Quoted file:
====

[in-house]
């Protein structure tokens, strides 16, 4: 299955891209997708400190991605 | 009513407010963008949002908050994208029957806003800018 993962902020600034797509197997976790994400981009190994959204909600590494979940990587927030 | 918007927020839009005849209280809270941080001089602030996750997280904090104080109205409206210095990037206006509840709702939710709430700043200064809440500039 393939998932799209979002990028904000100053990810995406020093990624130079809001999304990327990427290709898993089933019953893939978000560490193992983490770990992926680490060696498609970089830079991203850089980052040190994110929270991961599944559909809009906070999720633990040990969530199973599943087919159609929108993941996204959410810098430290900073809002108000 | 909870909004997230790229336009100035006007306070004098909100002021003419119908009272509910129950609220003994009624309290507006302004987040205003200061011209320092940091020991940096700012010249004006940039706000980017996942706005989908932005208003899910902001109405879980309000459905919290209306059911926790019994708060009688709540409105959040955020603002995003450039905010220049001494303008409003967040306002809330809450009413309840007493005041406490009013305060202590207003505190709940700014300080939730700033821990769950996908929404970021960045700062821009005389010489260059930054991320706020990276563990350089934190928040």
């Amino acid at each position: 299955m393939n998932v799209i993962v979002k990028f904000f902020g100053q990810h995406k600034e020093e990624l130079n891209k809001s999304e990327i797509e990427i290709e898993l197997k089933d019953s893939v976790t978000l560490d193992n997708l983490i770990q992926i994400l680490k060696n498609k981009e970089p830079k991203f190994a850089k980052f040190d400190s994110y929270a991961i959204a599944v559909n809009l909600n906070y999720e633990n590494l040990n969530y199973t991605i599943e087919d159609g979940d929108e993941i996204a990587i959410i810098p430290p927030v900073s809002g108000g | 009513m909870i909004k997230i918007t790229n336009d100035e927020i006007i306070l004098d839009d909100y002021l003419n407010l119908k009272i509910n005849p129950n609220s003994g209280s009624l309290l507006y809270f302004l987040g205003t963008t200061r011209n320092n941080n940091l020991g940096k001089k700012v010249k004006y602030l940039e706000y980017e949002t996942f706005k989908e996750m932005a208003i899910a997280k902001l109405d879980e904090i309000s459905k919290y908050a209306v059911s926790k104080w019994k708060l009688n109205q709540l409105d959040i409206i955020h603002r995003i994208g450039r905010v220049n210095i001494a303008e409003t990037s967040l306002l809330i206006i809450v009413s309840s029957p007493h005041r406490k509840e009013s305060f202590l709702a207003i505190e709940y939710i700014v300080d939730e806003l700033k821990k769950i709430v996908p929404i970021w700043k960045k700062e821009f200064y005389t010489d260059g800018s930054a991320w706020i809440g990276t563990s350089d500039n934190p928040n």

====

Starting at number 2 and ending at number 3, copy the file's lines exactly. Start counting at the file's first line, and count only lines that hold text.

């Protein structure tokens, strides 16, 4: 299955891209997708400190991605 | 009513407010963008949002908050994208029957806003800018 993962902020600034797509197997976790994400981009190994959204909600590494979940990587927030 | 918007927020839009005849209280809270941080001089602030996750997280904090104080109205409206210095990037206006509840709702939710709430700043200064809440500039 393939998932799209979002990028904000100053990810995406020093990624130079809001999304990327990427290709898993089933019953893939978000560490193992983490770990992926680490060696498609970089830079991203850089980052040190994110929270991961599944559909809009906070999720633990040990969530199973599943087919159609929108993941996204959410810098430290900073809002108000 | 909870909004997230790229336009100035006007306070004098909100002021003419119908009272509910129950609220003994009624309290507006302004987040205003200061011209320092940091020991940096700012010249004006940039706000980017996942706005989908932005208003899910902001109405879980309000459905919290209306059911926790019994708060009688709540409105959040955020603002995003450039905010220049001494303008409003967040306002809330809450009413309840007493005041406490009013305060202590207003505190709940700014300080939730700033821990769950996908929404970021960045700062821009005389010489260059930054991320706020990276563990350089934190928040």
């Amino acid at each position: 299955m393939n998932v799209i993962v979002k990028f904000f902020g100053q990810h995406k600034e020093e990624l130079n891209k809001s999304e990327i797509e990427i290709e898993l197997k089933d019953s893939v976790t978000l560490d193992n997708l983490i770990q992926i994400l680490k060696n498609k981009e970089p830079k991203f190994a850089k980052f040190d400190s994110y929270a991961i959204a599944v559909n809009l909600n906070y999720e633990n590494l040990n969530y199973t991605i599943e087919d159609g979940d929108e993941i996204a990587i959410i810098p430290p927030v900073s809002g108000g | 009513m909870i909004k997230i918007t790229n336009d100035e927020i006007i306070l004098d839009d909100y002021l003419n407010l119908k009272i509910n005849p129950n609220s003994g209280s009624l309290l507006y809270f302004l987040g205003t963008t200061r011209n320092n941080n940091l020991g940096k001089k700012v010249k004006y602030l940039e706000y980017e949002t996942f706005k989908e996750m932005a208003i899910a997280k902001l109405d879980e904090i309000s459905k919290y908050a209306v059911s926790k104080w019994k708060l009688n109205q709540l409105d959040i409206i955020h603002r995003i994208g450039r905010v220049n210095i001494a303008e409003t990037s967040l306002l809330i206006i809450v009413s309840s029957p007493h005041r406490k509840e009013s305060f202590l709702a207003i505190e709940y939710i700014v300080d939730e806003l700033k821990k769950i709430v996908p929404i970021w700043k960045k700062e821009f200064y005389t010489d260059g800018s930054a991320w706020i809440g990276t563990s350089d500039n934190p928040n």